Embark On A Dinosaur Expedition At Science Centre’s DinoQuest

Here’s your chance to be a paleontologist for a day!

Photos: Weekender

Put on your explorer vest and boots for DinoQuest, the new exhibition at the Science Centre that invites you to relive your childhood obsession with dinosaurs! If you or your little ones dream of being a paleontologist and go hunting for dinosaurs, this exhibition is one you cannot miss. On top of learning more about the long-extinct creatures through specimens and reconstructions, visitors also step into a scientist’s shoes and go on an interactive expedition.

ADVERTISEMENTS

More specifically, visitors get a taste of what it was like when renowned paleontologist Dr Patricia Vickers-Rich and her team mined the tunnels of Australia’s Dinosaur Cove, and discovered many notable polar dinosaur fossils during the 1980s and 1990s. Before beginning the quest, all visitors will register their individual i-DinoTag. Throughout the seven thematic zones of the exhibition, there are various screens to scan your i-DinoTag and progressively extract your own fossil from rocks, identify and analyse it.

Using advanced technology and immersive storytelling, DinoQuest creates an experience that’s both informative and entertaining. Visitors are led through the seven zones not only by the actual guides at the Science Centre, but also by virtual guides paleontologist Professor V and her assistant Rex!

A variety of multimedia technology – from animatronics to holographs and virtual reality – takes us millions of years back to the Cretaceous period, bringing to life the world when Australian polar dinosaurs roamed. Look out for cool little tidbits planted around, such as how the moon in the animatronics accurately appears larger to us in the past than it does now.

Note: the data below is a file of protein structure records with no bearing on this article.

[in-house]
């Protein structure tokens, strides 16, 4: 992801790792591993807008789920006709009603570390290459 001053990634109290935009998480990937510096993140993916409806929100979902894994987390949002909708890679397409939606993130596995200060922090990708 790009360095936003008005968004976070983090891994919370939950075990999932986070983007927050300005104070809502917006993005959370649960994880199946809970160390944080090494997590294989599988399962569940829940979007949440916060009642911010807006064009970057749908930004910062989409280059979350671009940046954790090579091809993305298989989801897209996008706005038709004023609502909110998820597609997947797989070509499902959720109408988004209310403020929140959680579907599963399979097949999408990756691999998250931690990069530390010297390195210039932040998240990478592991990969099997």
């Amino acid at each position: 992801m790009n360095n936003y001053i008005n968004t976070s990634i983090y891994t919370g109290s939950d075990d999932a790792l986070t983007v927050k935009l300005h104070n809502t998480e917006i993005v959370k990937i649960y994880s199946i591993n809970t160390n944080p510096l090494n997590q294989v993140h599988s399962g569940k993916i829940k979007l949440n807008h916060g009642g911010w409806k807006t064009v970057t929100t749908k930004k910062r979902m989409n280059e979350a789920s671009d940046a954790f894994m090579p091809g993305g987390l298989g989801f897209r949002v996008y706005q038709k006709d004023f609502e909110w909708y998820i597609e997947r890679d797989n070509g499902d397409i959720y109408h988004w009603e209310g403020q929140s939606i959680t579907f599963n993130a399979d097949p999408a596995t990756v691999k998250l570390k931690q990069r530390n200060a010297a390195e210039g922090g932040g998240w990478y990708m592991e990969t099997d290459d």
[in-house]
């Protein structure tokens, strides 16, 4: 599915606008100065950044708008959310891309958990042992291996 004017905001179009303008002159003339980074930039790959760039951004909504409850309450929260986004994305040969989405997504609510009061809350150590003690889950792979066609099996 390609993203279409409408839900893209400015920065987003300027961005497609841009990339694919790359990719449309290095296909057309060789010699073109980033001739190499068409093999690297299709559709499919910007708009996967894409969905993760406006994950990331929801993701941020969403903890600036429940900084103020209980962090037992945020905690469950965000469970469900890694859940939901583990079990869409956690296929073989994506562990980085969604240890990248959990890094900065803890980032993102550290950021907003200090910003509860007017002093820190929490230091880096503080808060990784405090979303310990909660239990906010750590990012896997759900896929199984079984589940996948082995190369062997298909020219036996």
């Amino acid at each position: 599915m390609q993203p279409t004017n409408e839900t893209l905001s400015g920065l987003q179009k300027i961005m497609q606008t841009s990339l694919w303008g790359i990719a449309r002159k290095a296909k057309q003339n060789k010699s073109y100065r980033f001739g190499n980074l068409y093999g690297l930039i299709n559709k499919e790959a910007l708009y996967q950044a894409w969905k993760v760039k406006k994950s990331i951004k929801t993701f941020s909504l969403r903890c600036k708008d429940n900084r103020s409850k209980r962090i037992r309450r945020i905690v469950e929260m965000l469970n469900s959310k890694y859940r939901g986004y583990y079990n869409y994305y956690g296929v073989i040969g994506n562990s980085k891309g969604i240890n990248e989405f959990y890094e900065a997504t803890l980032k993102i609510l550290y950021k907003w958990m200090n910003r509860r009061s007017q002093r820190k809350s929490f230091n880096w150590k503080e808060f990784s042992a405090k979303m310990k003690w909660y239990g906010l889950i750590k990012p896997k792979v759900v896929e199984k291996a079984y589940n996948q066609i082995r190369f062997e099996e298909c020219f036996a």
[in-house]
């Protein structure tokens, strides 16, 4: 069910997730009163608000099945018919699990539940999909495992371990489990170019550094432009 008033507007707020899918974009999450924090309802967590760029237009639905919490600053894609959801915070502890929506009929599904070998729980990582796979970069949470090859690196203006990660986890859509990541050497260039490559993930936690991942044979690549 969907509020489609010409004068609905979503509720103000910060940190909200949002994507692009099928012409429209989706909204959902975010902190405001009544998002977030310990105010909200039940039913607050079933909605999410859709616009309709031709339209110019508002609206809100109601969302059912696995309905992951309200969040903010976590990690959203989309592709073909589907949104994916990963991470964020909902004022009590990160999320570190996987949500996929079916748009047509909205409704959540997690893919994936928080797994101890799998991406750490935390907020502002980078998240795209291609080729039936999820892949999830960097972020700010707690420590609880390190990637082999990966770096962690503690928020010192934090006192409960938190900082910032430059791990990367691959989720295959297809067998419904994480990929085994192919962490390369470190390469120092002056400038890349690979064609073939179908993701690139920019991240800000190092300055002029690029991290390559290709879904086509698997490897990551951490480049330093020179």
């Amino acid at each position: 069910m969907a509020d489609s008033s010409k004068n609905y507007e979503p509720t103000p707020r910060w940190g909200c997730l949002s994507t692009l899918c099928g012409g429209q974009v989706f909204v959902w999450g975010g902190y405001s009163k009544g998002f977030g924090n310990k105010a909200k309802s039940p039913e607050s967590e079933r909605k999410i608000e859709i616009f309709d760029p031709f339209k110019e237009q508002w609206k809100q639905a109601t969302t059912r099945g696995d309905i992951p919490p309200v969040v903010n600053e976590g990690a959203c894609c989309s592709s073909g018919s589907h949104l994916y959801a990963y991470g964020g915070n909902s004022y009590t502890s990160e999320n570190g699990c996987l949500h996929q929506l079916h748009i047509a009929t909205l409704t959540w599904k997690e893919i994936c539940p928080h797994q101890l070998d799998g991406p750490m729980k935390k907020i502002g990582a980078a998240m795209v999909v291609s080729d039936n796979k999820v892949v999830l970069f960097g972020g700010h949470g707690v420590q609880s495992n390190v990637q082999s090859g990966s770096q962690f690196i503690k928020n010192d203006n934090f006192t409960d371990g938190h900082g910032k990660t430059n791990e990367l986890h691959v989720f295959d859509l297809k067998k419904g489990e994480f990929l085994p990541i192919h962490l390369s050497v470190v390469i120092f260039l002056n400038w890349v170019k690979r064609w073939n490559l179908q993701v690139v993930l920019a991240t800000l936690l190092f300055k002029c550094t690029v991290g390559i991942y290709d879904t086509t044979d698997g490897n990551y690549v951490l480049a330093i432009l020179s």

ADVERTISEMENTS

We all know that all non-avian dinosaurs have gone extinct, but why and how it happened is still debated by scientists today. At DinoQuest, we learn about a few theories supported by real solid science that is up-to-date and relevant to our present effects of climate change. Dinosaurs may have belonged to ancient ecosystems, but studying them and the past gives us important information to study our present and future. DinoQuest reminds visitors of this and encourages us to come out of the experience with ideas to do something about our world’s environmental problems.

A highlight of the exhibition is seeing the reconstructions of the dinosaurs that Dr Vickers-Rich and her team discovered at Dinosaur Cove. Visitors first encounter these creatures in the second zone, through life-like 3D models and a projection show. There, we get to know more about the habitat, behaviours and diets of the Koolasuchus, Ankylosaur, Pterosaur, Leaellynasaura and Timimus. The last two are extra special to Dr Vickers-Rich and her fellow paleontologist husband Tom Rich, because they are named respectively after their children Leaellyn and Tim, who accompanied the couple to the dig site!